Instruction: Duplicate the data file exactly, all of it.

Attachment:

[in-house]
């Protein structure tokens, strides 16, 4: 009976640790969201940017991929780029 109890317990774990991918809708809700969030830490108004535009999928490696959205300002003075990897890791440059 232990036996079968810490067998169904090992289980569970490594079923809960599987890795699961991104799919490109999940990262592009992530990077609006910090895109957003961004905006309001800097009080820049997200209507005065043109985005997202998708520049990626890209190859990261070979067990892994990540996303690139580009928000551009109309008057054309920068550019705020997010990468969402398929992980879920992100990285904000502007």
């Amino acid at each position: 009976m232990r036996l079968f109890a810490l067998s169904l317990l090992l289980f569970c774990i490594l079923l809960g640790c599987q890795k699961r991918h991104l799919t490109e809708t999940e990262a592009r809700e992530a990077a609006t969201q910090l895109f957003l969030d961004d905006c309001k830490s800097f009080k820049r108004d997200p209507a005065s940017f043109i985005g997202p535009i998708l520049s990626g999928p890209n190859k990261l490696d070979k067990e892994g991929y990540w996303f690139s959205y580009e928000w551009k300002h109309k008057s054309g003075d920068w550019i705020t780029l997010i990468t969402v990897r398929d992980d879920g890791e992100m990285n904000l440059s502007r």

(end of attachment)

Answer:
[in-house]
């Protein structure tokens, strides 16, 4: 009976640790969201940017991929780029 109890317990774990991918809708809700969030830490108004535009999928490696959205300002003075990897890791440059 232990036996079968810490067998169904090992289980569970490594079923809960599987890795699961991104799919490109999940990262592009992530990077609006910090895109957003961004905006309001800097009080820049997200209507005065043109985005997202998708520049990626890209190859990261070979067990892994990540996303690139580009928000551009109309008057054309920068550019705020997010990468969402398929992980879920992100990285904000502007």
């Amino acid at each position: 009976m232990r036996l079968f109890a810490l067998s169904l317990l090992l289980f569970c774990i490594l079923l809960g640790c599987q890795k699961r991918h991104l799919t490109e809708t999940e990262a592009r809700e992530a990077a609006t969201q910090l895109f957003l969030d961004d905006c309001k830490s800097f009080k820049r108004d997200p209507a005065s940017f043109i985005g997202p535009i998708l520049s990626g999928p890209n190859k990261l490696d070979k067990e892994g991929y990540w996303f690139s959205y580009e928000w551009k300002h109309k008057s054309g003075d920068w550019i705020t780029l997010i990468t969402v990897r398929d992980d879920g890791e992100m990285n904000l440059s502007r």